Alcohol Addiction - Withdrawal and Detox - Detox Plus UK

Alcohol Addiction

What is alcohol addiction?

Here we look at some of the characteristics of alcohol addiction and, if you suffer, what steps you can take to help yourself and get the correct professional help.

One question has kept many people up at night and started many family fights: Am I an alcoholic? While alcohol addiction treatment is not at the point where there is a blood test to determine if you are addicted to alcohol, there are symptoms that can be used to diagnose the disease.

Understanding alcohol addiction & alcohol use disorders

Source: NIAA ( National institute on alcohol abuse and alcoholism

Alcohol addiction is at the most severe end of the spectrum of alcohol use disorders (AUD’s). The spectrum, referred to by professionals, encompasses alcohol use disorders such as alcohol abuse, alcohol dependence and alcohol addiction.

Alcohol use disorders are medically recognised as physiological and psychological conditions. Alcohol addiction, considered a chronic and progressive brain disorder, is characterised by an inability to stop or control alcohol consumption, despite adverse consequences on health, relationships and occupation.

Alcohol addiction causes long-lasting neuroplastic alterations to the brain’s pathways and structure. These remain, even once a person with alcohol addiction has managed to stop drinking.

The changes that take place in the brain over the course of active alcoholism, again, can vary in severity. The more a person is exposed to excessive amounts of alcohol, the more damage is caused to the brain and its pleasure and reward centre. It is these changes that are responsible for alcohol addiction being heavily characterised by relapse 1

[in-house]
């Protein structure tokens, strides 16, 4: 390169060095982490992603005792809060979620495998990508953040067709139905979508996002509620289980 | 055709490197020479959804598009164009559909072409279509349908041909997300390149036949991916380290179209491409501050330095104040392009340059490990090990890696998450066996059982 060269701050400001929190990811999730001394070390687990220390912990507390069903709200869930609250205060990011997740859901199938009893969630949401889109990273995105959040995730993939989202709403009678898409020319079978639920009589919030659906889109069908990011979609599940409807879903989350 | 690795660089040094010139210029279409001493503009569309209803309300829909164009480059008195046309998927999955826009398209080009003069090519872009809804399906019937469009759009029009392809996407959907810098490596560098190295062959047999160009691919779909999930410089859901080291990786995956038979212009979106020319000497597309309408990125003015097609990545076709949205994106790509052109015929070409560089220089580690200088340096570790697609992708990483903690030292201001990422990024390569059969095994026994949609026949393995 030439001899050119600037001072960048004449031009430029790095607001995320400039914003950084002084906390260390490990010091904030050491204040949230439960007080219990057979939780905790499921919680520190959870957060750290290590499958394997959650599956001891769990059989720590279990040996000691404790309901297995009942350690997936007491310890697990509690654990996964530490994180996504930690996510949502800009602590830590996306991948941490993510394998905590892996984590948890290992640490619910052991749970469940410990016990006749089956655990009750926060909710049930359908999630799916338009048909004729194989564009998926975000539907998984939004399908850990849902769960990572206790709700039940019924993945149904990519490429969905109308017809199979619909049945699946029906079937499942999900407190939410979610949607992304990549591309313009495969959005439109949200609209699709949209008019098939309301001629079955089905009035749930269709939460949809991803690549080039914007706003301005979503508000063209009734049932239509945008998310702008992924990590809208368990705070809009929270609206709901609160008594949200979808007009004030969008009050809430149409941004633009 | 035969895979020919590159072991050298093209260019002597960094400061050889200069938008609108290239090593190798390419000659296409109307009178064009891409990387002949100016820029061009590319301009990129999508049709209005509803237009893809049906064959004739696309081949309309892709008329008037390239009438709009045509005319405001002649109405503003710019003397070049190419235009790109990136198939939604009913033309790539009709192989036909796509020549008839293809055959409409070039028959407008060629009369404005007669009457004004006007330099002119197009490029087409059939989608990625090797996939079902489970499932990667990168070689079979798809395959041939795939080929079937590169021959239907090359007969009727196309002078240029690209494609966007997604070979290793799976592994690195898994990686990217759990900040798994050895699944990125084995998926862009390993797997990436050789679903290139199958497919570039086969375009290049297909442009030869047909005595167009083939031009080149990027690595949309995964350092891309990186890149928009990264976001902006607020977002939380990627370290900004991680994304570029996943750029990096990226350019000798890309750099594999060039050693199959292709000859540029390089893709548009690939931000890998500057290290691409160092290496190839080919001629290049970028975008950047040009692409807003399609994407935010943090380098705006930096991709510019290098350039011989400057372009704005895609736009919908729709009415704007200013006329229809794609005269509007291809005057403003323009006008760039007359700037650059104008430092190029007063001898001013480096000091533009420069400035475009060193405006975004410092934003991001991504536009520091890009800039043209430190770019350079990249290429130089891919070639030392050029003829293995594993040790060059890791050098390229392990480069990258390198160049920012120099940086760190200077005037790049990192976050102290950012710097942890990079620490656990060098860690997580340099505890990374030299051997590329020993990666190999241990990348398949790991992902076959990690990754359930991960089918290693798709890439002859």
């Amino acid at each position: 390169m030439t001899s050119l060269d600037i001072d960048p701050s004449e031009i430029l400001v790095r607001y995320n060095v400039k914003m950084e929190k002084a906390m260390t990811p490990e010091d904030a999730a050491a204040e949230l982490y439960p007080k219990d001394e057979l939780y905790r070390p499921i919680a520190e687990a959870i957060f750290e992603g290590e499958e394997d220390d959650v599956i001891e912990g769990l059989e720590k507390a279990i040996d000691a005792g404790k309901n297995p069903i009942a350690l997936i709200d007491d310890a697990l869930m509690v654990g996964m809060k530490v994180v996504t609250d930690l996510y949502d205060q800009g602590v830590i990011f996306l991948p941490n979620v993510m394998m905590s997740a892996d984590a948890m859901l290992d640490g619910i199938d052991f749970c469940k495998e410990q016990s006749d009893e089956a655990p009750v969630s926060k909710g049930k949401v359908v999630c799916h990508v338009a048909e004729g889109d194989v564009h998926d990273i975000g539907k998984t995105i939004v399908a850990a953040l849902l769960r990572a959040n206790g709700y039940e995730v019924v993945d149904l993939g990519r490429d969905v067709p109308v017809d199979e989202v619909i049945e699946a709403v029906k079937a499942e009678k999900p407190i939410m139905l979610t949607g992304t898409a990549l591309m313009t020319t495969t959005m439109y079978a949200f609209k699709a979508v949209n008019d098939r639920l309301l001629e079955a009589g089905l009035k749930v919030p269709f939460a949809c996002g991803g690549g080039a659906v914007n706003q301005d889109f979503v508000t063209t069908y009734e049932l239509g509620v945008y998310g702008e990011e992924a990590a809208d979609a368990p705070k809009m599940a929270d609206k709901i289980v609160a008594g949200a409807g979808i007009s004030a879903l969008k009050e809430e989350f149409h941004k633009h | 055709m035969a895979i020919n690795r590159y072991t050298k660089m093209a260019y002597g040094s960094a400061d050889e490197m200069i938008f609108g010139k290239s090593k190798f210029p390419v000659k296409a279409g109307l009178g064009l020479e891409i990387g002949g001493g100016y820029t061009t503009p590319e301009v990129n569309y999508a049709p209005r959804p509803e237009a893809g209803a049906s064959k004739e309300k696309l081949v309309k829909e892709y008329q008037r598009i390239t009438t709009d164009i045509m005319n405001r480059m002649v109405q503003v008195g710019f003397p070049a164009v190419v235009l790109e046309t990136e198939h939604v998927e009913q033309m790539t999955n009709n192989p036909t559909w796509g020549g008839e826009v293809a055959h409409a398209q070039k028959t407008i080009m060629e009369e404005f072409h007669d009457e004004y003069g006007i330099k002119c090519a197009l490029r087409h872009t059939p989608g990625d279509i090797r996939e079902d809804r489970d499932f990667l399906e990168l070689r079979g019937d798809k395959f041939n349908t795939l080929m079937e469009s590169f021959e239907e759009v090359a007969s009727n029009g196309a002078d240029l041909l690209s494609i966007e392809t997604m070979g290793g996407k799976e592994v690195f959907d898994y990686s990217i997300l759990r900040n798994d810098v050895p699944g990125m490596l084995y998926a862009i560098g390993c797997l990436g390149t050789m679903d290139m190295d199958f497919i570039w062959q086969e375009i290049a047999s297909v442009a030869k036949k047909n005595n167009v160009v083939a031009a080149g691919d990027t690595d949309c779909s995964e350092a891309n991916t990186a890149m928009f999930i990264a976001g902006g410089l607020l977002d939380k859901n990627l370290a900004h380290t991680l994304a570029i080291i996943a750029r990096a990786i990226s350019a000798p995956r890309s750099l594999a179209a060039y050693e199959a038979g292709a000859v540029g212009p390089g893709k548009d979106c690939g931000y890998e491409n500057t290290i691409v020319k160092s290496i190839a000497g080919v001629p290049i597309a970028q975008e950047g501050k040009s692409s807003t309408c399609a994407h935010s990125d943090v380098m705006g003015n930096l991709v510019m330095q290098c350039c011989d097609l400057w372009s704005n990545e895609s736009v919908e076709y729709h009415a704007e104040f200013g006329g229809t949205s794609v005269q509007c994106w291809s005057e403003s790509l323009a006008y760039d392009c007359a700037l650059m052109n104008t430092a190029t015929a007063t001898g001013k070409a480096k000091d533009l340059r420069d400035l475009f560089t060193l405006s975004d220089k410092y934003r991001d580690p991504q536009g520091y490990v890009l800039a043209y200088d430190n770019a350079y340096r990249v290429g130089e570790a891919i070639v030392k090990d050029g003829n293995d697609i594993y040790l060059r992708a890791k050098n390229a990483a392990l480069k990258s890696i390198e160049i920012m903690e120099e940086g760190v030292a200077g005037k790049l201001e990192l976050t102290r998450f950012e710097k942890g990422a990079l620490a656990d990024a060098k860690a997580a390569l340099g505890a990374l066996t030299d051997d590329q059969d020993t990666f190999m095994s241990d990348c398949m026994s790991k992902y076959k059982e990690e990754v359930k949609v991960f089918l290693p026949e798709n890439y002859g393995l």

What this may look like for a person who is affected by alcohol addiction is repeated efforts to stop drinking and repeated relapses. Alcohol addiction causes the sufferer to seek and consume alcohol compulsively, regardless of the personal cost or risk.

Once you succumb to alcohol, as a way of relieving overwhelming and obsessive thoughts about alcohol, they have little or no control over the amount they take. They emerge from yet another drinking episode remorseful and confused, genuinely swearing that they will never take another drink again. Yet, they relapse, sometimes even the same day they made a solemn promise to loved ones. This cycle is repeated over and over, either until a tragedy happens, they die, or they seek professional treatment.

Alcohol is highly addictive and is often misused and abused. Not many people consider the possible long-term implications of frequent and heavy drinking. Some people afflicted with alcohol addiction also struggle with other addiction disorders such as gambling or cocaine. Alcohol abuse also regularly causes co-occurring mental health and psychiatric illnesses such as anxiety, depression and psychosis.

No one sets out to become an alcoholic, yet for a minority of individuals unknowingly predisposed to developing an addiction, drinking excessively only invites the inevitable.